A year after inking its $4.3 billion Akorn buyout agreement, Fresenius intends to scrap the deal. Akorn, though, isn’t having it, and analysts say a “legal battle royale” could be on the horizon.
The German drugmaker over the weekend said it was terminating its acquisition accord, and one reason it cited sounded quite ominous: An independent probe of Akorn’s operations turned up “material breaches of FDA data integrity requirements,” Fresenius said. Overall, it cited a “failure to fulfill several closing conditions” as a reason for its pullout.
But analysts said there’s an altogether different reason Fresenius might want out. The math on the deal has changed, with Akorn’s financial expectations now falling far short of Fresenius’ earlier estimates. And they point out that the FDA itself hasn’t chided Akorn for data problems; the agency has cleared several of the drugmakers products.
Akorn has its own argument, of course. The investigation “has not found any facts that would result in a material adverse effect on Akorn’s businesses and therefore there is no basis to terminate the transaction,” it said in a statement, adding that the only remaining barrier to closing the deal is FTC approval.
To back up its argument, the Illinois company Monday said it had sued in Delaware Chancery Court to make sure Fresenius follows through on the merger pact.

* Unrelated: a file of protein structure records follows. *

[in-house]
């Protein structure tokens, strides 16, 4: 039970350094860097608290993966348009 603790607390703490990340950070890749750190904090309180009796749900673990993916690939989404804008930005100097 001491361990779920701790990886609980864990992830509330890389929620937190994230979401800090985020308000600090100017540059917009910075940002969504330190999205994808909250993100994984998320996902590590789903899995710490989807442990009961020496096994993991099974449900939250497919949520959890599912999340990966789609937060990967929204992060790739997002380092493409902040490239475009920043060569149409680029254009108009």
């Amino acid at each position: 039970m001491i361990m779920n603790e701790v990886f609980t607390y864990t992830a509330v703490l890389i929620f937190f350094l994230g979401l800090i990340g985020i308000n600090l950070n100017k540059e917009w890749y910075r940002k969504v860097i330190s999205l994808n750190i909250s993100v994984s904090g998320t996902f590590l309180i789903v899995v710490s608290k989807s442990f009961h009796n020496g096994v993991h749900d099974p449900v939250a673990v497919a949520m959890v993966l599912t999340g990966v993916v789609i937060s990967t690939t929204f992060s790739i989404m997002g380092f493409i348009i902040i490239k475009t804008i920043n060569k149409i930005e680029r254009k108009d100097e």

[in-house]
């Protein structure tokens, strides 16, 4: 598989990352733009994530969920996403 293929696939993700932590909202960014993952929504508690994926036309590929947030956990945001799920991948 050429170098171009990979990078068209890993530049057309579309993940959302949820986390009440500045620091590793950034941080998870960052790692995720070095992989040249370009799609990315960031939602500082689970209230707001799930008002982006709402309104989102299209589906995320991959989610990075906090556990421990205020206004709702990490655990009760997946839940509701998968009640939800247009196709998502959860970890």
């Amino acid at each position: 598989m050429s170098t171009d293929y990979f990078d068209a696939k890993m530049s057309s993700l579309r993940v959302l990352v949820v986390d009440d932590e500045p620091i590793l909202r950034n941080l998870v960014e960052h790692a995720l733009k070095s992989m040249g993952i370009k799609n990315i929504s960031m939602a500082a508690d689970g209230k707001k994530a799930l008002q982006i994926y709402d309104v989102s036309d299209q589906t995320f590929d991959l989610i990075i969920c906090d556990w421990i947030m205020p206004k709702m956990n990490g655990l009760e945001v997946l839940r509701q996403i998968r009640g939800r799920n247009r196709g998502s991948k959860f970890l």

The probe went public in February, when the two companies disclosed that they were investigating whether Akorn violated FDA drug development standards. The two companies issued quite different messages to shareholders, however. Akorn said the investigation likely wouldn’t affect the deal, while Fresenius said it well might.
And now, with “clear resolve” apparent on both sides, “a protracted legal battle could potentially ensue,” Jefferies analyst David Steinberg wrote to clients.
Meanwhile, those industry watchers are wondering what Fresenius could have found that wouldn’t have triggered a single move by the FDA. Regulators haven’t taken any action against Akorn—and on the contrary, they’ve approved the company’s products as recently as March 16, RBC Capital Markets analyst Randall Stanicky pointed out in his own note to clients.
It’s easy to see why Fresenius might want out; the deal “math has clearly changed,” Stanicky noted, adding that Akorn is expecting 2018 earnings of $156 million, well below Fresenius’ initial outlook of $380 million ot $420 million. And the FTC may be requiring divestments that Fresenius isn’t keen on, pressuring the equation even further.
But “worsened economics do not impact FRE’s obligation to close this deal. Hence the focus on ‘failure to fulfill closing conditions,’” Stanicky wrote.
By Carly Helfand
Source: Fierce Pharma
The company plans to pour more than $500 million in additional funds into its active pharmaceutical ingredient (API) plant in Raheen, Limerick County, the country’s Industrial Development Agency (IDA) said. The new funding brings the company’s total investment in the site to 927 million euros ($1 billion).
“If in 2005 someone told you that two-thirds of our industry would be driven on the R&D side by emerging biopharma—it would be unthinkable. If one were to project that trend forward, what it would suggest is that we could have a day when we do this talk, say in 2027 or 2028, where 80% of the industry’s pipeline is coming from emerging companies.”
The German healthcare and agrochemicals giant told Reuters that in future its pharma pipeline will focus on cardiovascular disease, neurology, rare diseases and immunology, while de-emphasizing women’s health, a field it first focused on with the acquisition of the former women’s health specialist Schering in 2006.